Mel Sembler donates $500K to Vote No on 2 campaign in May


Drug-Free Florida raised more than $500,000 in May, outpacing the committee backing the effort to legalize medical marijuana 5-to-1.

State records show Drug-Free Florida raised $500,85 in the one-month fundraising period. Mel Sembler, a prominent St. Petersburg fundraiser, gave the committee $500,000 in May.

The substantial donation came just weeks after Sembler announced he once again planned to raise money to defeat the medical marijuana intiative. In April, Sembler told the Tampa Bay Times he planned to raise at least $10 million to help defeat the amendment.

The assertion led John Morgan, chair of the United for Care campaign, to taunt Sembler, saying he had donated millions to support the medical marijuana initiative, while Sembler had given far less to the opposition movement.

“I made a commitment to see compassion come to Florida in the form of medical marijuana, and I’ve put over $7 million of my own money towards fulfilling that commitment,” said Morgan in an April email to supporters. “He raised $7.5 million last time. Guess how much Mel the Moocher put in of his own money in 2014? Only 1.3 percent of the $7.5 million he raised. $100,000.”

State records show Sembler gave a $100,000 to Drug-Free in March 2014. One of the biggest donors in the 2014 election cycle was Sheldon Adelson, who gave $5.5 million toward the opposition effort.

Drug-Free Florida, which is backing the Vote No on 2 campaign, spent $50,658 in May. The campaign released several campaign videos in May, including one that aimed to show the impact medical marijuana laws had on California.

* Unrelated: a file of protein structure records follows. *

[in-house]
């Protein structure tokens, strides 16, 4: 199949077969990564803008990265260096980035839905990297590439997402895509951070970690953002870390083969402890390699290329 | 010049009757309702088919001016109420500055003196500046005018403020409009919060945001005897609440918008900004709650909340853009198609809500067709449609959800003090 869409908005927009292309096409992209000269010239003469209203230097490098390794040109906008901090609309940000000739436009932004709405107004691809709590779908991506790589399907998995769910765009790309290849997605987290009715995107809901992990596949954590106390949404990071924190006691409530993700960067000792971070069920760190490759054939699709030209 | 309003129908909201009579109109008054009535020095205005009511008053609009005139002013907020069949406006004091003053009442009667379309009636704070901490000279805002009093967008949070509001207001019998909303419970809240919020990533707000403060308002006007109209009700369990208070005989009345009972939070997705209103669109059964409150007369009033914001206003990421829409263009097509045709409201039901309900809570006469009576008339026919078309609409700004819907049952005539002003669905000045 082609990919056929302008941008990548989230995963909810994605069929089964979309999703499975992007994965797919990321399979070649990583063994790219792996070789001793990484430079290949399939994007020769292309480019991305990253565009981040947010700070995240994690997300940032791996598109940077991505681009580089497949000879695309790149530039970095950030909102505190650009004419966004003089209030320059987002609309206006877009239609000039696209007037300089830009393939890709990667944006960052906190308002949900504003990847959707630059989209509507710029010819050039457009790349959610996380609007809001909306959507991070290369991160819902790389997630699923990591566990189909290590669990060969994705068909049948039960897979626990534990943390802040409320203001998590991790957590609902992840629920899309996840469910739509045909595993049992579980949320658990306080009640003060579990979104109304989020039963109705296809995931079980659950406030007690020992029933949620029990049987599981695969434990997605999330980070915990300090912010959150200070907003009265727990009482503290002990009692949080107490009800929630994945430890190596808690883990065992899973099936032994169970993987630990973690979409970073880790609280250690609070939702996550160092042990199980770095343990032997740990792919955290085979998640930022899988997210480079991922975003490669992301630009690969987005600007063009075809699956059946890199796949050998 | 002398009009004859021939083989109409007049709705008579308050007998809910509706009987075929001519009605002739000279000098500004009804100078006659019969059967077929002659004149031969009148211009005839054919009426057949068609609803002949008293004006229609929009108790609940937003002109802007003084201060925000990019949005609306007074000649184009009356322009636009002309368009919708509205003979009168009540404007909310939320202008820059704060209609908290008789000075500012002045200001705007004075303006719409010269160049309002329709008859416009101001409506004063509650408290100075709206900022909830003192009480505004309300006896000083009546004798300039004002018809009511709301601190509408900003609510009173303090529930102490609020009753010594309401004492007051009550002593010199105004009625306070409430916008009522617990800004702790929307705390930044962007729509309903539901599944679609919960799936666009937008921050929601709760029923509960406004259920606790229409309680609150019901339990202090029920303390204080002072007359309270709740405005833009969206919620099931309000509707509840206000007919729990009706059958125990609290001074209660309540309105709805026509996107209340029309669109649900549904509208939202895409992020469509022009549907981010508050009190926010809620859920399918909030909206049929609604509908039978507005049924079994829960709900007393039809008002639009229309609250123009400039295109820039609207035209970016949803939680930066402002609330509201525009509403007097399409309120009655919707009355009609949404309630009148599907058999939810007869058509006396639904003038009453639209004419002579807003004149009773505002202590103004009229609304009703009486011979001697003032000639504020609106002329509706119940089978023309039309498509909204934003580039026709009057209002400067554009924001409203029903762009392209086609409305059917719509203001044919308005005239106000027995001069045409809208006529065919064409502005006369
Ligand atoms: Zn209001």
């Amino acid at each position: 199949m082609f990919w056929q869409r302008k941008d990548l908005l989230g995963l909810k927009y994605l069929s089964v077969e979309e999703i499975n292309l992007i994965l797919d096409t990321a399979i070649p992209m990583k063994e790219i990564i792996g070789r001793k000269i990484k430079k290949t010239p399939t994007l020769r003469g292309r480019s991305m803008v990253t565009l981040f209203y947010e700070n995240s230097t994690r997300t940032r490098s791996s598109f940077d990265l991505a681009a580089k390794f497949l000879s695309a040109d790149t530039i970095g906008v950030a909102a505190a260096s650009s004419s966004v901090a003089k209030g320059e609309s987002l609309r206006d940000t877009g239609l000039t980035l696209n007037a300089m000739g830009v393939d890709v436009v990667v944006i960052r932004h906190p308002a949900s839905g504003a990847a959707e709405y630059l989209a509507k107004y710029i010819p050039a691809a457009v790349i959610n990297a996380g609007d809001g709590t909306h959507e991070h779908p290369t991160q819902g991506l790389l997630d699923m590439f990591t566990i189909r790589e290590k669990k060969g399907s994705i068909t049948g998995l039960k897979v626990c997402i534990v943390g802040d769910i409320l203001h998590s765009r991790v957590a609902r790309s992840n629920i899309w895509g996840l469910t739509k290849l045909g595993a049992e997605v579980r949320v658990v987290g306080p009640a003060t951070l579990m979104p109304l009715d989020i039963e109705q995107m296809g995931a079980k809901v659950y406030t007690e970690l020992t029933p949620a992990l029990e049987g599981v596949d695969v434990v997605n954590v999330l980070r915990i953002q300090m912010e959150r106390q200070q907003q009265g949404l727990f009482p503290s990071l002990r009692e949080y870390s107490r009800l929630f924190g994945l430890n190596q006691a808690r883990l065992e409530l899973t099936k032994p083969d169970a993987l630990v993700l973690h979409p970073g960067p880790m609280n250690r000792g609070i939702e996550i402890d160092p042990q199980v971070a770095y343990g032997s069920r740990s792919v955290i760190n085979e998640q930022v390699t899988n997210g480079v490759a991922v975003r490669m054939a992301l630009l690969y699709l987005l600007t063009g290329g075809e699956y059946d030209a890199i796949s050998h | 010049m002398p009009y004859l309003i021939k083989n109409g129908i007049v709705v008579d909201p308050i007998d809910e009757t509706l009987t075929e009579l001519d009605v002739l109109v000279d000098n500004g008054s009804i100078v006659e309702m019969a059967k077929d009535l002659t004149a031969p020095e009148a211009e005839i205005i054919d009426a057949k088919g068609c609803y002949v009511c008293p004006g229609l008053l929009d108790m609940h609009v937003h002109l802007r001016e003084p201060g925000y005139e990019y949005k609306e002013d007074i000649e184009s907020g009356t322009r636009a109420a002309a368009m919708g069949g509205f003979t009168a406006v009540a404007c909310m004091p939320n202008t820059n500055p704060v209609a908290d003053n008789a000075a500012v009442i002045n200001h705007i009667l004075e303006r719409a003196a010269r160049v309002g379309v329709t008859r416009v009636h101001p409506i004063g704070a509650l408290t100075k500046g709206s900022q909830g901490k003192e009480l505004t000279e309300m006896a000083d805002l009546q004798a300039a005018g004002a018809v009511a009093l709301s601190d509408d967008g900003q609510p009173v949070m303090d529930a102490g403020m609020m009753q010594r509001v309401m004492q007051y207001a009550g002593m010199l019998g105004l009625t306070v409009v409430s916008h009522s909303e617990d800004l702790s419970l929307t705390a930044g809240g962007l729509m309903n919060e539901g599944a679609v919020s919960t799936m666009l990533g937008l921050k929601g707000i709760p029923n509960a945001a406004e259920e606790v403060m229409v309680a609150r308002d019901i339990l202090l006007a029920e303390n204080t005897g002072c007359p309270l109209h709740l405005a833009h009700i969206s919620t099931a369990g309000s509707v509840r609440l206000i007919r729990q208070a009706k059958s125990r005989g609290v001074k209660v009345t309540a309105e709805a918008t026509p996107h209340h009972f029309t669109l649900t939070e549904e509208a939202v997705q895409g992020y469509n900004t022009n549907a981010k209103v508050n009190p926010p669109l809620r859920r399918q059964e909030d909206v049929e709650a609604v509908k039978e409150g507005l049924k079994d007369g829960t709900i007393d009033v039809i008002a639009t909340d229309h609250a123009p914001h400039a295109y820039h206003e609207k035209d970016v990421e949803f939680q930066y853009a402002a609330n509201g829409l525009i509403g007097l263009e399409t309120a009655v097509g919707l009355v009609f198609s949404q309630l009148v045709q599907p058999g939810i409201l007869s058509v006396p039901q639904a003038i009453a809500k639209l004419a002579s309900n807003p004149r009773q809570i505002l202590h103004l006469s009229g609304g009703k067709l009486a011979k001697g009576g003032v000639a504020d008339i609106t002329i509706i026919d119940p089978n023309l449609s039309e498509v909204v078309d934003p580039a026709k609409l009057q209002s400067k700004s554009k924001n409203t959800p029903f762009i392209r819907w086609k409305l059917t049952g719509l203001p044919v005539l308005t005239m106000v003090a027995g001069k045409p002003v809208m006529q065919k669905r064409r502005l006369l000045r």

Vote No on 2 mounted a successful campaign in 2014 to defeat a similar medical marijuana amendment. The 2014 amendment received 58 percent support, just shy of the 60 percent needed to become law.

Drug-Free Florida has raised more than $6.8 million since 2014. The organization has more than $486,000 cash on hand.

People United for Medical Marijuana, the committee backing the 2016 ballot initiative, raised $109,567 in May. The sum included a $50,000 donation from Barbara Stiefel, a Coral Gables philanthropist and top Democratic donor.

The committee spent $50,317 in the one-month period.

Jenna Buzzacco-Foerster

One comment

  • DragonTat2

    June 11, 2016 at 5:41 pm

    That is just plain sad. Cannabis is legal to use for medicine in Israel because it is medicine, and it had been proven to work as such. The criminalization is what makes cannabis dangerous, not its usage.
    Such a sad waste of money, which could be used to fund research, not squash the possible treatments & cures.

Comments are closed.


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